Abstract Relatively few studies have examined the relationship between conception of God and psychological outcomes in a self-determination theory (SDT) framework. The aim of this study was to examine the role of basic psychological needs as a mediator of the association between conception of God and psychological outcomes. In a sample of 210 religious young adults, we found that the concept of a controlling God was positively associated with feelings of need frustration and depression, whilst the concept of an autonomy-supporting God was positively associated with feelings of need satisfaction and vitality. I...
Source: Journal of Religion and Health - October 15, 2014 Category: Medical Ethics Source Type: research

Religious Involvement and Health in Dialysis Patients in Saudi Arabia
We describe here the religious activities of dialysis patients in Saudi Arabia and determined demographic, psychosocial, and physical health correlates. We administered an in-person questionnaire to 310 dialysis patients (99.4 % Muslim) in Jeddah, Saudi Arabia, that included the Muslim Religiosity Scale, Structured Clinical Interview for Depression, Hamilton Depression Rating Scale, Global Assessment of Functioning scale, and other established measures of psychosocial and physical health. Bivariate and multivariate analyses identified characteristics of patients who were more religiously involved. Religious practices ...
Source: Journal of Religion and Health - October 15, 2014 Category: Medical Ethics Source Type: research

Why Write?
(Source: Journal of Religion and Health)
Source: Journal of Religion and Health - October 11, 2014 Category: Medical Ethics Source Type: research

Wellness and Religious Coping Among Thai Individuals Living with Chronic Kidney Disease in Southern California
Abstract This qualitative research is based on eight Thai participants living with chronic kidney disease living in Southern California. Four emerging themes are (a) wellness, (b) self-care, (c) impact of illness on life, and (d) religious coping. Family relations, social support, and religious coping affected self-care and how they managed their everyday activities. Knowledge about the disease and its mechanism were crucial to the decision-making process in relation to self-care. Good self-care and appropriate self-management led to wellness and improved quality of life. Religion provided a belief system focusing...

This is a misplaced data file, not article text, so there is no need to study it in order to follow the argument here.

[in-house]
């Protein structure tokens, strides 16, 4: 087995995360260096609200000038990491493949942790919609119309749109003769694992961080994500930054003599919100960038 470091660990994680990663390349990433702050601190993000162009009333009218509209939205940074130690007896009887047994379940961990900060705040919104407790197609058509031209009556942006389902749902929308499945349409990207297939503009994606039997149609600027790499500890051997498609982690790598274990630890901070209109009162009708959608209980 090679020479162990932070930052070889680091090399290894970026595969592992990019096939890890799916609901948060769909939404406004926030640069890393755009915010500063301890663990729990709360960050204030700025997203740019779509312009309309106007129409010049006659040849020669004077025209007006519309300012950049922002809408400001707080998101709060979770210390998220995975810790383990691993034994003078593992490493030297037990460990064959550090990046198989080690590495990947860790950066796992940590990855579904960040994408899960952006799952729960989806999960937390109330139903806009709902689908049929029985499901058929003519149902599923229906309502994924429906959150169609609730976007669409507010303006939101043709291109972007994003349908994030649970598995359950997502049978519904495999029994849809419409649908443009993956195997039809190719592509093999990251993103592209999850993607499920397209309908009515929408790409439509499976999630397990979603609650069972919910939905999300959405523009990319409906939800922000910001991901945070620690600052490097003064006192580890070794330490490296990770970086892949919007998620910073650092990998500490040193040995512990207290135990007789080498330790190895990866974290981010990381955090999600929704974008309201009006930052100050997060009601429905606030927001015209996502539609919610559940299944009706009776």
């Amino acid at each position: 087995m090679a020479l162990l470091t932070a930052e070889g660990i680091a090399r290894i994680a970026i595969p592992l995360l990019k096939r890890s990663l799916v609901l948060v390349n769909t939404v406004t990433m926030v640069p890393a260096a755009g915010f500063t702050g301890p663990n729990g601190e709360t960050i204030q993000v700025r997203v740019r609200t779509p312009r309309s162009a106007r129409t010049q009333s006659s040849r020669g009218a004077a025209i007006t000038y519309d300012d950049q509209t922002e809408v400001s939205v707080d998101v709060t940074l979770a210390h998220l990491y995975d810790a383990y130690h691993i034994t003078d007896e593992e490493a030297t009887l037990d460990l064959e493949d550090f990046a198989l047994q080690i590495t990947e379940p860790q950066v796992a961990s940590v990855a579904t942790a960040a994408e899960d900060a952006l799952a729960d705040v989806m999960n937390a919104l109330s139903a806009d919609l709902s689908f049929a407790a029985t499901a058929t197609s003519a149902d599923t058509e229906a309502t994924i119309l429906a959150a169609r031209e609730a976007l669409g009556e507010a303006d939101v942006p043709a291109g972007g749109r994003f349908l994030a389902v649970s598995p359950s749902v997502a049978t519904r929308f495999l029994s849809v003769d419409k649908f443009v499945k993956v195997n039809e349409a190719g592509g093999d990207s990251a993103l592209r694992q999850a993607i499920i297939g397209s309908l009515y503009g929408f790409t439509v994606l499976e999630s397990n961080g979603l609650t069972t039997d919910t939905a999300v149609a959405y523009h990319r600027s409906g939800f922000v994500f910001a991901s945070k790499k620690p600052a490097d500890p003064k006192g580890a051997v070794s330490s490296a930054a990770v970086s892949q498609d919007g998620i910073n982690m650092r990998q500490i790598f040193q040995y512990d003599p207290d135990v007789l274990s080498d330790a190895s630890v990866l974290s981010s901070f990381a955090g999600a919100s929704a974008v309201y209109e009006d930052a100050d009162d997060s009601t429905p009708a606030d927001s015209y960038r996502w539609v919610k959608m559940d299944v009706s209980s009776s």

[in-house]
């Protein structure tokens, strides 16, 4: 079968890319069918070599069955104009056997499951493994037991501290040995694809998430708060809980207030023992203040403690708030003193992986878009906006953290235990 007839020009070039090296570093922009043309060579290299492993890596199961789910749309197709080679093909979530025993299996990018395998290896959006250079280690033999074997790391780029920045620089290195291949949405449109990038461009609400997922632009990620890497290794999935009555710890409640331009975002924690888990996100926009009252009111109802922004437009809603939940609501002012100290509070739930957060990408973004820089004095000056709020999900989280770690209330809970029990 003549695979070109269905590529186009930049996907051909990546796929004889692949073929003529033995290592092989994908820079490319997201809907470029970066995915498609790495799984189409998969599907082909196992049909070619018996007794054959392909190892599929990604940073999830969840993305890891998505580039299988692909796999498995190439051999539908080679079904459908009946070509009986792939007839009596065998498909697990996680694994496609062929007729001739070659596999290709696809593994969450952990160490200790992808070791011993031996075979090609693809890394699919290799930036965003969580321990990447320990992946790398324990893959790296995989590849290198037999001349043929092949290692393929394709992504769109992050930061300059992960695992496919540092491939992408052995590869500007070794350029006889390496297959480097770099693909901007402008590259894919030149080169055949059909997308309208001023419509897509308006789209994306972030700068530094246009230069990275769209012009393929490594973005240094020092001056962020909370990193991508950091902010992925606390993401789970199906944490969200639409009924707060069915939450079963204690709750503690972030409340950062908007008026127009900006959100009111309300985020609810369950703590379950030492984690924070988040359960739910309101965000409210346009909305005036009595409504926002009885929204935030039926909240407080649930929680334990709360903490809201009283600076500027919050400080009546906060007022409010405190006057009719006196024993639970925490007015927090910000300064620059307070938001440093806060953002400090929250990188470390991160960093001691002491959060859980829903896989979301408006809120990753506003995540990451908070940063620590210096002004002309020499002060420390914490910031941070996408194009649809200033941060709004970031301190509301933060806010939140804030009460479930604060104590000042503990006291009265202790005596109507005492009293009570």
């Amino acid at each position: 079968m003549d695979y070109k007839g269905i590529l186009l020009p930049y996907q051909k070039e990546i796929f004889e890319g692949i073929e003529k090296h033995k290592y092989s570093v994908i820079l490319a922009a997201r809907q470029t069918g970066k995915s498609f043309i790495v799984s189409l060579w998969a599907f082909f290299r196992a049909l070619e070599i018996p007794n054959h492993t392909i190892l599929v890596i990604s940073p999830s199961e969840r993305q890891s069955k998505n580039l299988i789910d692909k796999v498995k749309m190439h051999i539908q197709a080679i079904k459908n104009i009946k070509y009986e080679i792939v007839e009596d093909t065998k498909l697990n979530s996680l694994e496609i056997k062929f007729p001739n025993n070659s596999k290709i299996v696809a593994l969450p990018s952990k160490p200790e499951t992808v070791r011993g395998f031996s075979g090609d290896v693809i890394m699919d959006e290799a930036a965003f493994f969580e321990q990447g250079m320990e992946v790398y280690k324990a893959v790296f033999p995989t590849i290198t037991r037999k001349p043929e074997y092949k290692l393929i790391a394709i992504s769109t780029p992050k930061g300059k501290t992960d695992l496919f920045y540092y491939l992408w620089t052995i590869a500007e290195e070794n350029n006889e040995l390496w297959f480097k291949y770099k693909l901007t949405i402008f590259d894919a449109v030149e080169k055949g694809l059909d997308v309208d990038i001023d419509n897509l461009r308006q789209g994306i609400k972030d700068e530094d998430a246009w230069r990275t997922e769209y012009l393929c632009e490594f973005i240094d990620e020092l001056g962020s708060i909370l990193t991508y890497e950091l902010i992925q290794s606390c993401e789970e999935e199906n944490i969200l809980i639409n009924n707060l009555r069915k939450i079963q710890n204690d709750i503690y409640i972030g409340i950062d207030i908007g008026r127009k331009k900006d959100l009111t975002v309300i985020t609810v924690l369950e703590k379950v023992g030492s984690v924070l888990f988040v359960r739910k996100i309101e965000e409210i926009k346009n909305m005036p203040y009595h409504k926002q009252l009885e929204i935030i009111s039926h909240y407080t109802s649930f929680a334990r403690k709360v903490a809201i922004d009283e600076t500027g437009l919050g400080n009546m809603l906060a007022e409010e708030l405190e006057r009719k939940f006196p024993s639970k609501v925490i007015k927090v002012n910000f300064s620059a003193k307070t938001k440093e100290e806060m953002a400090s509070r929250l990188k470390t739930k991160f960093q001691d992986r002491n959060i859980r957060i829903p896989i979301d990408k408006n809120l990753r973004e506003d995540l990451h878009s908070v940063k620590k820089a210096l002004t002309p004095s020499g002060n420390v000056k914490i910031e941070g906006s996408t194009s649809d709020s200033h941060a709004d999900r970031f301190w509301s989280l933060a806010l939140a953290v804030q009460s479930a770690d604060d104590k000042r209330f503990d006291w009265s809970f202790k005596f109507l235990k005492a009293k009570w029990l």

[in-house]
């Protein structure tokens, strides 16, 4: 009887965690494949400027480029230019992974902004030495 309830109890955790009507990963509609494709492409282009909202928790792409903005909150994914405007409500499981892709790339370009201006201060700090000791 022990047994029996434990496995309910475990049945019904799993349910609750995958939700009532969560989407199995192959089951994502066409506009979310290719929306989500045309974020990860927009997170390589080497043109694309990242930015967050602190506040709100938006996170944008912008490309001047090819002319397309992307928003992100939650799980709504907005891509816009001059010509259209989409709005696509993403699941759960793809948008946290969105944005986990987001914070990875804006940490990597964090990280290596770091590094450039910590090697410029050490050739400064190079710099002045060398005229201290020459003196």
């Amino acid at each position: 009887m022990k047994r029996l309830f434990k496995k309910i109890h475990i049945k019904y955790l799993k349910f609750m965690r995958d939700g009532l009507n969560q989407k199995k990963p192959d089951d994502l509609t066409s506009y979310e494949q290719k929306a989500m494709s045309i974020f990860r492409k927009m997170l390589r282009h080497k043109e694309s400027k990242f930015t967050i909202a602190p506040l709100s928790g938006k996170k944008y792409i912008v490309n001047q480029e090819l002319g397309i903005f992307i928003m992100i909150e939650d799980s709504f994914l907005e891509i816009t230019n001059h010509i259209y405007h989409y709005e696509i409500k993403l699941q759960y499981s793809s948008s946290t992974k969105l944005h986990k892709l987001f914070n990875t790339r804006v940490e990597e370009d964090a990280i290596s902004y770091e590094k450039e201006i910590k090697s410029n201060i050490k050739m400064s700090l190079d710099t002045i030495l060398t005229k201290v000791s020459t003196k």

Source: Journal of Religion and Health - October 10, 2014 Category: Medical Ethics Source Type: research

Health care as a social good: religious values and american democracy
(Source: Journal of Religion and Health)
Source: Journal of Religion and Health - October 9, 2014 Category: Medical Ethics Source Type: research

Occupational Therapy Students’ Perceptions of Spirituality in Training
This study used qualitative exploratory, descriptive design to explore the occupational therapy students’ perceptions about spirituality in training. Using purposive sampling, four semi-structured interviews were conducted with two students, a lecturer and an occupational therapist. In addition, two focus groups were conducted with students in order to collect data. Data collected were audio-taped; transcribed and thematic analysis was used to identify themes. The analysis resulted in emergence of four themes: “Unique to every individual,” “Spirituality in occupational therapy,” “To be o...
Source: Journal of Religion and Health - October 8, 2014 Category: Medical Ethics Source Type: research

Religious Convictions in Patients with Epilepsy-Associated Affective Disorders: A Controlled Study from a Psychiatric Acute Department
Abstract Patients with epilepsy often have different mood symptoms and behavioral trait characteristics compared to the non-epileptic population. In the present prospective study, we aimed to assess differences in behavioral trait characteristics between acutely admitted, psychiatric in-patients with epilepsy-associated depressive symptoms and gender/age-matched patients with major depression. Patients with epilepsy-associated depression had significantly higher scores for “religious convictions,” “philosophical and intellectual interests” and “sense of personal destiny.” These ...
Source: Journal of Religion and Health - October 8, 2014 Category: Medical Ethics Source Type: research

Parental Participation in Religious Services and Parent and Child Well-Being: Findings from the National Survey of America’s Families
Abstract Using data from the 1999 and 2002 National Survey of America’s Families, a large-scale nationally representative sample, this study finds that parental religious attendance is positively associated with parent self-rated health, parent mental well-being, positive parenting attitudes, child health, and child school engagement. Although the strength of these associations varies to some extent according to socio-demographic factors, the interactive patterns are not consistently predictable. Moreover, parental health and well-being and positive attitudes toward parenting appear to be important pathways...
Source: Journal of Religion and Health - October 1, 2014 Category: Medical Ethics Source Type: research

The Relationship between Medicine, Spirituality and Religion: Three Models for Integration
Abstract The integration of medicine and religion is challenging for historical, ethical, practical and conceptual reasons. In order to make more explicit the bases and goals of relating spirituality and medicine, we distinguish here three complementary perspectives: a whole-person care model that emphasizes teamwork among generalists and spiritual professionals; an existential functioning view that identifies a role for the clinician in promoting full health, including spiritual well-being; and an open pluralism view, which highlights the importance of differing spiritual and cultural traditions in shaping the r...
Source: Journal of Religion and Health - October 1, 2014 Category: Medical Ethics Source Type: research

Pain Control and Chaplaincy in Aotearoa New Zealand